When film directors come to make the inevitable end-of-world screenplays about the coronavirus crisis, they would be wise to take a look at the Watford story this season.
Many will have forgotten that just over a year ago Watford were in the FA Cup final, albeit on the end of a record-equalling 6-0 defeat. That sudden disappearance of the feel-good factor would go on to cost Javi Gracia his job early in the 2019/20 season after their dismal start to the season – one that Quique Sanchez Flores could only compound with a run of one win in 10 games during an ill-fated two-month return.
The club had tumbled off the top of the mountain and were being battered and bruised by every jagged rock on the way down, and fans were already preparing for a return to the Championship after four seasons. With eight points from their first 15 games, relegation looked a certainty.
Few perhaps would have expected Nigel Pearson to have been Watford’s saviour, but in taking 19 points from 14 games – including a deserving victory over Manchester United – and piling the pressure on Aston Villa and Bournemouth by dragging them into the relegation fight with them.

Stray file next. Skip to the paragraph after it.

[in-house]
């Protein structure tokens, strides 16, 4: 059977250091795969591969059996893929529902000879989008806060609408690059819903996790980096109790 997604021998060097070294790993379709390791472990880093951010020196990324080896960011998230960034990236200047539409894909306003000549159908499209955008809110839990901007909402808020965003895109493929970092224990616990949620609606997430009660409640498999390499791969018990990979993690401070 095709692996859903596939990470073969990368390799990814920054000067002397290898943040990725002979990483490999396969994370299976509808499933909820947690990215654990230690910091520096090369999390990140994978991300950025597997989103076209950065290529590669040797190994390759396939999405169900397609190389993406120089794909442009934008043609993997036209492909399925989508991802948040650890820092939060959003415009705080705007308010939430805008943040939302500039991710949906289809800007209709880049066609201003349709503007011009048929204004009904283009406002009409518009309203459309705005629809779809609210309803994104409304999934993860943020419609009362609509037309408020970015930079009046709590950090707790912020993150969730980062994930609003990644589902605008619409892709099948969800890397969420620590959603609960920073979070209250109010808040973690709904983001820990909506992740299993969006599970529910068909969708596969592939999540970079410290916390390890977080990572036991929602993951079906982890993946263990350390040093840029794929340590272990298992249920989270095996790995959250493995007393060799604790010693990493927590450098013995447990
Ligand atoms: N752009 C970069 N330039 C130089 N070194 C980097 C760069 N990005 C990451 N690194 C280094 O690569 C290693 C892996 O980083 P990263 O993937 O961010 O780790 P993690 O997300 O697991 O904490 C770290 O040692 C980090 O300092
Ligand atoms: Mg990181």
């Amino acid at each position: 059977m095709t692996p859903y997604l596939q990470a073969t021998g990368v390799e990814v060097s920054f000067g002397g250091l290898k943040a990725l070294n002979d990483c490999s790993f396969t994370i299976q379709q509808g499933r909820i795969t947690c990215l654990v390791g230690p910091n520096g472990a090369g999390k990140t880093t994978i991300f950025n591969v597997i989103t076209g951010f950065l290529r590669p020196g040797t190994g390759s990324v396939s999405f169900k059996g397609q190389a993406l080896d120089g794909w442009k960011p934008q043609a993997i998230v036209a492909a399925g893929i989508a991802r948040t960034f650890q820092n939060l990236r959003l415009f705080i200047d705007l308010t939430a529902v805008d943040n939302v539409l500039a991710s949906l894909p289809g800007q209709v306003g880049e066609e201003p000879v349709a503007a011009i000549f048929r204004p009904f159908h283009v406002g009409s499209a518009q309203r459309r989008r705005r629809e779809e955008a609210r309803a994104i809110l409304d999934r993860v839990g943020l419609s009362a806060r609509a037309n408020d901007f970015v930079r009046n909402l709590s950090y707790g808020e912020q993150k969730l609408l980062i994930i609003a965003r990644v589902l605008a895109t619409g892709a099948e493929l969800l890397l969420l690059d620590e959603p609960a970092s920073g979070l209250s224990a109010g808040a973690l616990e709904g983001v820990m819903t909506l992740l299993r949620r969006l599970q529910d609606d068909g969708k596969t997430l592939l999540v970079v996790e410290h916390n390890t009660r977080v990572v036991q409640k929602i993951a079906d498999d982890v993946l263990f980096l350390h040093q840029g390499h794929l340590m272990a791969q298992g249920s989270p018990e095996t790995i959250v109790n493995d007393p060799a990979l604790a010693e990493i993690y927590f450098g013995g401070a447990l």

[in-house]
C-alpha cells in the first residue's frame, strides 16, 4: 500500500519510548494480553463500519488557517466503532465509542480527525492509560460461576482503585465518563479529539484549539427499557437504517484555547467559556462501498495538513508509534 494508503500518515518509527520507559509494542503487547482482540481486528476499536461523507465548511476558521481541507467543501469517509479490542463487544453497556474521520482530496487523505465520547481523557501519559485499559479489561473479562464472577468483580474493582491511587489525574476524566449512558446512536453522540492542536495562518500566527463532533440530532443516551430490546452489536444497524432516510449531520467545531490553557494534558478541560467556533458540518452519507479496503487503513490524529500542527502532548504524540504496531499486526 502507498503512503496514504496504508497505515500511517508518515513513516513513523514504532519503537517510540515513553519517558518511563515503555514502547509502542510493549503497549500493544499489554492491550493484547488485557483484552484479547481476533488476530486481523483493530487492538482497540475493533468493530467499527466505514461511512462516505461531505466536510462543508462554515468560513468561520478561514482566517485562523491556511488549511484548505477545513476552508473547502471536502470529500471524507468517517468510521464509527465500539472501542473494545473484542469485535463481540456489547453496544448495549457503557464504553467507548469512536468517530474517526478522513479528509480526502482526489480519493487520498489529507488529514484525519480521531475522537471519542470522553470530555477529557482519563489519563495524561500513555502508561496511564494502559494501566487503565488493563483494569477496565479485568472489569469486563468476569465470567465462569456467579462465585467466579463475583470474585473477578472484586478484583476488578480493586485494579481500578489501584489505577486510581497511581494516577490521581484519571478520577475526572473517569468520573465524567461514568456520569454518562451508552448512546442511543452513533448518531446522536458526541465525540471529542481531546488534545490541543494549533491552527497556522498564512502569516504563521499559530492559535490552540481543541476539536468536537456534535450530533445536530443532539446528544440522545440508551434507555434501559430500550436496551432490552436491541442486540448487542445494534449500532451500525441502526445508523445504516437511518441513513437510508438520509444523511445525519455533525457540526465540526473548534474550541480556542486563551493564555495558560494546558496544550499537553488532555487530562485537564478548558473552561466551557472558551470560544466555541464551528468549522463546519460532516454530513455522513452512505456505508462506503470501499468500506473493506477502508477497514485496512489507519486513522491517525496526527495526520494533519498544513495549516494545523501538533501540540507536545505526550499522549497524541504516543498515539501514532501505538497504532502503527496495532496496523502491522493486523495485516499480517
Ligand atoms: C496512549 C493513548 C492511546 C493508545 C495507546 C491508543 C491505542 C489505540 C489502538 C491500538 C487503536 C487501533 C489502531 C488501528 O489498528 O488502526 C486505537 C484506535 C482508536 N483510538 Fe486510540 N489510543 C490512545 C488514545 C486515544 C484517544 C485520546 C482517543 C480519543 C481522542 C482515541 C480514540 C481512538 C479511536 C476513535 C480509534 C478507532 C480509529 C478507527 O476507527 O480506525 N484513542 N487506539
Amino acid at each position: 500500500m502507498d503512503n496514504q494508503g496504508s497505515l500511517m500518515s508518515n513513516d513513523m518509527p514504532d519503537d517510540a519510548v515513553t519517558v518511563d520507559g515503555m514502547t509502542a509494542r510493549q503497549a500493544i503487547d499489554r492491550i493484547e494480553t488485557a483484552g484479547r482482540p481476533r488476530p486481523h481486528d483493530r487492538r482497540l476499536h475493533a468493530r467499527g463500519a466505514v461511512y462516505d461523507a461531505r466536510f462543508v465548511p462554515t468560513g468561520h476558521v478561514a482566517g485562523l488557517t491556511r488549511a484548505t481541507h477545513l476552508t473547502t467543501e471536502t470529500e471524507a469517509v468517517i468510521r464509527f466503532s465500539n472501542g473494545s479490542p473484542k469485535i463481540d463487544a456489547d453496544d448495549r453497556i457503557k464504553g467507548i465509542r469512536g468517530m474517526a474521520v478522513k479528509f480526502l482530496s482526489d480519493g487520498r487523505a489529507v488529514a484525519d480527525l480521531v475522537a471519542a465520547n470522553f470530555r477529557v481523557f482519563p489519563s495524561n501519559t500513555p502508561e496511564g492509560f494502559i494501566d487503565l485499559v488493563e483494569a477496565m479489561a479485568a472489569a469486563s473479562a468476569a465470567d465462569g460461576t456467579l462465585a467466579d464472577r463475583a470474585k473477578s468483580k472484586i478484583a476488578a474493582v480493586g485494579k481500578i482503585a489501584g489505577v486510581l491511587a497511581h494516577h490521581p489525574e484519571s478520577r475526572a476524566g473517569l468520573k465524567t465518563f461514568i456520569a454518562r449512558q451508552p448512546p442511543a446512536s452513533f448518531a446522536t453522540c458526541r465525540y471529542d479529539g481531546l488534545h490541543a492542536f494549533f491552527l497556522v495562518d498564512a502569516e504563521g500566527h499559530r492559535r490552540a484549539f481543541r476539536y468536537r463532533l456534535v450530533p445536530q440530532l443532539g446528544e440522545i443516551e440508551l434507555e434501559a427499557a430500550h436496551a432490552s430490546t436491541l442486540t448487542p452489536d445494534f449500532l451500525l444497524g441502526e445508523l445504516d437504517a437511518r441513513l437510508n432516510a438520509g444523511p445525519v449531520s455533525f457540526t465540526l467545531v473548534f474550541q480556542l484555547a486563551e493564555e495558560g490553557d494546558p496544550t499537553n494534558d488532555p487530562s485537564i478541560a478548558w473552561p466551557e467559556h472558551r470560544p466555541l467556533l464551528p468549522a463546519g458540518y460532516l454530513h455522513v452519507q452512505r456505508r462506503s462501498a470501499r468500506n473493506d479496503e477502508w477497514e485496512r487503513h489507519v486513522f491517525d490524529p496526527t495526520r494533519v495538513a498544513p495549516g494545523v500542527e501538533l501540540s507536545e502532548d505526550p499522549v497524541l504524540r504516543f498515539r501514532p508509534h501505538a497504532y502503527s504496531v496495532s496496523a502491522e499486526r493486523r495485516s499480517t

Then came the big one. Runaway leaders Liverpool arrived at Vicarage Road with an Invincible season on the cards. Watford weren’t even in any sort of good form by that point, the Pearson bounce wearing off after a 3-2 home defeat against Everton, a 1-1 draw with Brighton and 3-0 loss at United. Yet inspired by Ismaila Sarr and Troy Deeney, Watford pulled off the upset of the season with a remarkable 3-0 win. Liverpool’s celebrations may have been put on ice that afternoon, but the unbeaten season went up in smoke.
The Hornets only had enough time for a narrow defeat against Palace before the season was put on hold, with the coronavirus-enforced hiatus coming at a terrible time.
When the season resumes this month, they will resume against a Leicester City side sitting third in the table and already planning to make the most of training games inside an empty King Power Stadium. They will be the first of five games left against a top-half opponent, with fixtures against Arsenal, Chelsea and Manchester City still left to be scheduled.
Pearson will hope that when these games eventually come around, his players will still remember what they need to do to repeat that February upset against Liverpool. Failure to take anything from those games will leave must-win encounters with Southampton, Newcastle, Norwich and West Ham, though with the Pearson ‘bounce’ lifting them out of the relegation zone, they know their fate lies in their own hands.